AnglingTrust The voice of Angling


AGM 2018 - 1 x550px

Report: Angling Trust & Fish Legal AGMs and Future Angling Conference

The Angling Trust & Fish Legal AGMs and the Future Angling Conference were held at The Lake at Barston, Solihull, on Saturday, November 17th, 2018.

Mark Lloyd, Chief Executive, gave presentations on the work of the two organisations throughout the past 12 months. He said that the Angling Trust had represented anglers at scores of meetings across UK and Europe and had championed anglers’ rights on numerous issues including:

  • Bass bag limit
  • Salmon catch & release
  • Access to piers and lakes
  • Parking charges
  • Threat from canoeing
  • 3-rod licence and free junior licence

He also listed the challenges facing rivers and lakes but said our lobbying and campaigning had resulted in some significant successes including:

  • Angling Trust recommendations included in the Agriculture Bill and in Welsh government legislation
  • Action on abstraction and reservoirs
  • Tidal power proposals stalled
  • Proposals to end salmon netting
  • Promising new water company plans

On marine, Mr Lloyd said the Angling Trust had achieved recognition for sea anglers in the draft Fisheries Bill and was supporting proposals for a recreational bluefin tuna fishery.

On participation, Mr Lloyd said that between 2014-18, the Angling Trust had introduced over 100,000 people to fishing, run 1,800 events and trained hundreds of angling coaches.

Last year, the Angling Trust ran over 400 competitions attracting 10,000 entries, supported 29 national teams and organised the World Lure Angling Championships.

The Angling Trust has now recruited 500 volunteer bailiffs who undertook 11,000 patrols in the past 12 months involving 25,000-man hours, and the Angling Improvement Fund has re-invested £2m of rod licence funds in angling projects mostly run by clubs and fisheries, including 51 projects last year for protection against predation.

Our Fishery Management Advisors responded to over 900 calls and 1,000 anglers attended our 33 Regional Forums held all over the country.

At the Fish Legal AGM, Mr Lloyd reminded delegates that the organisation acted exclusively on behalf of its members and was currently involved in 60 legal cases.

A copy of Mr Lloyd's presentation can be found here

A debate on the National Angling Strategy for 2019-24 was hosted by Adam Brown (Substance) and Tom Sherwood (Environment Agency). The Environment Agency has commissioned Substance to run a national survey giving anglers the opportunity to help shape the future of fishing. Views expressed in the survey and from the debate will be used to inform the National Angling Strategy for 2019-24.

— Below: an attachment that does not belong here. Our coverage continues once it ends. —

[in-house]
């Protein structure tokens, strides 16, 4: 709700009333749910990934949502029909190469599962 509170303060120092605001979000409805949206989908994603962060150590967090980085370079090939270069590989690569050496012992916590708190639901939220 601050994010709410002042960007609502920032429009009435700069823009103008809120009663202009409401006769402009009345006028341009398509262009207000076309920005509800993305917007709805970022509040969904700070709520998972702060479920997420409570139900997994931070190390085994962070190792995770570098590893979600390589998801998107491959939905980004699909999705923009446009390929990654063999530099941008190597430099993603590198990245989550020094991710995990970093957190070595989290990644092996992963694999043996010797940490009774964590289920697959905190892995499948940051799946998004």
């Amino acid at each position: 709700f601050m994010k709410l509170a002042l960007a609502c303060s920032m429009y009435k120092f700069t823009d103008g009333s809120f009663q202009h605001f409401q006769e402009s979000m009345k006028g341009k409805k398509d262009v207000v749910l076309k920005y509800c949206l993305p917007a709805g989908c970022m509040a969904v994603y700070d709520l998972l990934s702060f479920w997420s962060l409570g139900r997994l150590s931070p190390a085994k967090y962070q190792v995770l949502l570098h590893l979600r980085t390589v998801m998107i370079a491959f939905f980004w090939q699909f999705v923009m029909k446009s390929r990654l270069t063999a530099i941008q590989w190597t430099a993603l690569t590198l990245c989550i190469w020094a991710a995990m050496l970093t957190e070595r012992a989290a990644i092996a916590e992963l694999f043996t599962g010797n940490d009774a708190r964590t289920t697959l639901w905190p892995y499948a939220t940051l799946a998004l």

Here is a summary of audience responses from the debate:

Discussion (1) – What should the strategy be aiming to achieve?

What should the aims of the National Angling Strategy be?

“Raise the profile and benefits of angling.”

“Promote angling as a force for good, focussing on all the aspects that we have raised i.e. health and wellbeing, improving the environment etc.”

“Change the public perception of angling.”

“Make angling seen as a sport of total inclusivity i.e. a real need to focus on all groups, women, black, Asian and minority ethnic etc.”

“Promote angling as a route to enjoy the great outdoors.”

How do we get more anglers?

“Focus more events at game and angling shows.”

“Find a way to better interact with social media and target people outside of angling too.”

“To increase the number of women anglers we (the angling community) need to get into towns and cities, into schools, work with the Girl Guides. We need to have a strategy which helps focus on women’s participation.”

“There is a real need to get the clubs involved to help increase angler numbers. Need to work with them to get junior sections in place and coaches in place to help stop the decline in angling club membership.”

“Promote angling to show it is much more than just catching fish.”

“At grassroots level, we need to engage with schools. This is how we will hit the capacity of increasing numbers.”

“We need to make angling look ‘sexy’! Get more high-profile figures fishing and seen to be fishing. This will help promote the sport.”

“Education is the issue more than anything else.”

“We need to get teachers to buy into the value of angling and not just the school.”

“The angling community is very good at standing in a circle and looking in. It needs to do an 180o and look out.”

“We need to effectively rebrand fishing and make it trendy and reach all areas and talk outside fishing circles.”

“There is a fishery that 8.1 million people live within 1km of. It is the canal network. We need to use this much more. The Canal and Rivers Trust need more money to help promote this and help deliver the benefits of angling.”